Additionally, the state of Ohio requires all schools to have a balanced budget. A low cash balance means the state can impose sanctions on the school.
The district has already spent the more than $18 million in federal COVID-19 relief funding received in 2020 and 2021, so that is not available to help with the shortfall.
Furniss said the district gets about 80% of its money from levies, and about 20% of its funding comes from the state.
Furniss said the district’s predictions indicate the district would need to ask for another levy in the next three years. There is some ambiguity there, he said, with a possibility that the state would contribute more under the Fair School Funding Act, and if that happens, the levy will last longer.
“But without that guarantee our forecast indicates three years,” Furniss said. “The board and the district will make every effort to make it last as long as possible.”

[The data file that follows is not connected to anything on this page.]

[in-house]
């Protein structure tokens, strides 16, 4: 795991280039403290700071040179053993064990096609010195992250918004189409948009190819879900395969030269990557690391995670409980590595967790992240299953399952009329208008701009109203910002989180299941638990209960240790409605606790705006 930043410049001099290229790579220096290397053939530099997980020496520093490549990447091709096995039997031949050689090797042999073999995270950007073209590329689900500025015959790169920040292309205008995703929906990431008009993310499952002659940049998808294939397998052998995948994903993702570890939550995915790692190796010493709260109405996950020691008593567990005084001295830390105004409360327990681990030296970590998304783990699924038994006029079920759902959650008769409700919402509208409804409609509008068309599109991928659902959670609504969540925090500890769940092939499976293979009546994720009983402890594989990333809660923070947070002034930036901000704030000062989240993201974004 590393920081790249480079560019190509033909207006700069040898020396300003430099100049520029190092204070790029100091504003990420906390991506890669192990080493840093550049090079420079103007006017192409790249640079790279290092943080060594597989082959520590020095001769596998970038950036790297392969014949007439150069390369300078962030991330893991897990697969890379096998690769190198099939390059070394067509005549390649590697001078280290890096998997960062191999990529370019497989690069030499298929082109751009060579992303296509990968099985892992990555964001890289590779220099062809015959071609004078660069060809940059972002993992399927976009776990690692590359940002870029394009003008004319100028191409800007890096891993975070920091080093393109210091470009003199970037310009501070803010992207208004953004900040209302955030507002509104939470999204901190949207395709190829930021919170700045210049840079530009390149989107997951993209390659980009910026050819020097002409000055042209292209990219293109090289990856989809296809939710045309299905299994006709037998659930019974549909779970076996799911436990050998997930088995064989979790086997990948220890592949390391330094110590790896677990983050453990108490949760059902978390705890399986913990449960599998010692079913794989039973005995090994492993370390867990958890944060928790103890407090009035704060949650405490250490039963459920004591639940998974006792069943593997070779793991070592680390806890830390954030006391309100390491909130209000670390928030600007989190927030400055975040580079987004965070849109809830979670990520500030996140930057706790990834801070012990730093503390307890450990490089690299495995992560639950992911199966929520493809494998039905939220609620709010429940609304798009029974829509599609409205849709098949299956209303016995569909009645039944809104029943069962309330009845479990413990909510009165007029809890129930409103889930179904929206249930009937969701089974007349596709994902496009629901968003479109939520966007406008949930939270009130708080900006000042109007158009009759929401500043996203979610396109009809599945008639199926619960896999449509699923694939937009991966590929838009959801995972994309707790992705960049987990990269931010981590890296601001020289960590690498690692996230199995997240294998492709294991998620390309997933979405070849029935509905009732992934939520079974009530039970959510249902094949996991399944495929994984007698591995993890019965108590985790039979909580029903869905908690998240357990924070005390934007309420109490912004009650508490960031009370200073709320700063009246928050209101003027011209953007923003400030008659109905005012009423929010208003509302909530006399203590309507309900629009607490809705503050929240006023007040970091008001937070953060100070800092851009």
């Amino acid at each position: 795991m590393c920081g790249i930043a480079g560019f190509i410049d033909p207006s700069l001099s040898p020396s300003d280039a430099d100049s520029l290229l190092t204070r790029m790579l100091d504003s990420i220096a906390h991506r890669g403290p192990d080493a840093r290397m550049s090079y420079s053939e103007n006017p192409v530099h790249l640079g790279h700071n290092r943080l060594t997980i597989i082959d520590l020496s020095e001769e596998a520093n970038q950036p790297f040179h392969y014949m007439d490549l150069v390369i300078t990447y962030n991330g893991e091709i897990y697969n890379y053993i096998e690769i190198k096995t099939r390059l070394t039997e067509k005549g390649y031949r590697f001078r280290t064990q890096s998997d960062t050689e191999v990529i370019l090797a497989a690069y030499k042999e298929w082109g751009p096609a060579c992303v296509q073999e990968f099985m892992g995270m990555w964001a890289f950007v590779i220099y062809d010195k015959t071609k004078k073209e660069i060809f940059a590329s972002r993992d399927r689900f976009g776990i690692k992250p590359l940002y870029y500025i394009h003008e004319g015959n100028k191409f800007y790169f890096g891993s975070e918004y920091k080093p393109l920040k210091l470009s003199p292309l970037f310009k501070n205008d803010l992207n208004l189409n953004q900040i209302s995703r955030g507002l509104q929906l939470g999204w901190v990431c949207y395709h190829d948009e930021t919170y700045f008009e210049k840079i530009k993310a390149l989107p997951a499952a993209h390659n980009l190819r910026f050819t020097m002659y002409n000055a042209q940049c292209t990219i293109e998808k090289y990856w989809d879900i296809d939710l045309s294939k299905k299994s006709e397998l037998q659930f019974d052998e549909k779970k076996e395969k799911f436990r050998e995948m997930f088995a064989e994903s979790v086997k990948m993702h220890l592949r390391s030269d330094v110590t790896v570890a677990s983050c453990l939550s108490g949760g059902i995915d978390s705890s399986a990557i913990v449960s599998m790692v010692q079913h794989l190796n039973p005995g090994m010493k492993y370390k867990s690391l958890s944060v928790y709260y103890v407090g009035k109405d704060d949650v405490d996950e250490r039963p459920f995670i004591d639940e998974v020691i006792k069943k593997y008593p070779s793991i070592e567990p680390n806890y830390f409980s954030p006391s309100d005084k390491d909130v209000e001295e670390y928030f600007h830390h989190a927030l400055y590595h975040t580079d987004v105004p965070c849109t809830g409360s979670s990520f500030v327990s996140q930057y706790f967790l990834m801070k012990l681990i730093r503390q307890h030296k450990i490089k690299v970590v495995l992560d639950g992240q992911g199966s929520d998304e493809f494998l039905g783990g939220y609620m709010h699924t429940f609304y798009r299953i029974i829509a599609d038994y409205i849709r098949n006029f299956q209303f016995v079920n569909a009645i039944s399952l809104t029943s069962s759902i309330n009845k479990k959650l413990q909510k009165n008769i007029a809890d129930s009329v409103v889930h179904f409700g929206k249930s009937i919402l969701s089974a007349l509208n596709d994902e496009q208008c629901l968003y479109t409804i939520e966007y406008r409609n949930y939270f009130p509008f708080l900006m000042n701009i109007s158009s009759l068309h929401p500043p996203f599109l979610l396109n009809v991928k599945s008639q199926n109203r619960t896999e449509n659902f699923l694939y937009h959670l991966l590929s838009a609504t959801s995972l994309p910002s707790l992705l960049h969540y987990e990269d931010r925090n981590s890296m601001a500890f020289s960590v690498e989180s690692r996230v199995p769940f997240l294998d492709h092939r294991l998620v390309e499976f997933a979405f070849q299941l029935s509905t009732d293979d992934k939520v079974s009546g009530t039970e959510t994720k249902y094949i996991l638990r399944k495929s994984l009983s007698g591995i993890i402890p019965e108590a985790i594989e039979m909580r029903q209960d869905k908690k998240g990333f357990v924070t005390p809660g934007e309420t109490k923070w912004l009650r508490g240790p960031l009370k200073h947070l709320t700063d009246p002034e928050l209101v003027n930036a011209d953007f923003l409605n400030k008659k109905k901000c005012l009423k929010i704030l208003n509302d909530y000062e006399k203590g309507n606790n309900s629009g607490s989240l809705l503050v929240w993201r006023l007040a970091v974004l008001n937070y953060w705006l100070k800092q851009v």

Kettering had one of the highest rates of property taxation in the area for the 2021 tax year, collected this year, according to data from the Montgomery County Auditor’s Office. Only Oakwood City Schools residents paid a higher rate of property taxes for schools than Kettering.
Toby Henderson, Kettering School Board president, said as a taxpayer in Kettering schools he is sensitive to any new taxes.
“I wouldn’t say that any of us on the board would be happy about the fact that we have to go to the voters again,” Henderson said. “In terms of whether I think it’s fair or not, what I can tell you is in order in order for us to deliver what we have been delivering, then we don’t really have any options.”
Voters in Kettering last approved a 5.99 mill levy in 2018. Kettering school residents voted to approve a 6.9 mill levy in March 2004, a 4.9 mill levy in November 2007, another 4.9 mill levy in November 2010, a 4.89 mill levy in November 2013 and the 5.99 mill levy in November 2018.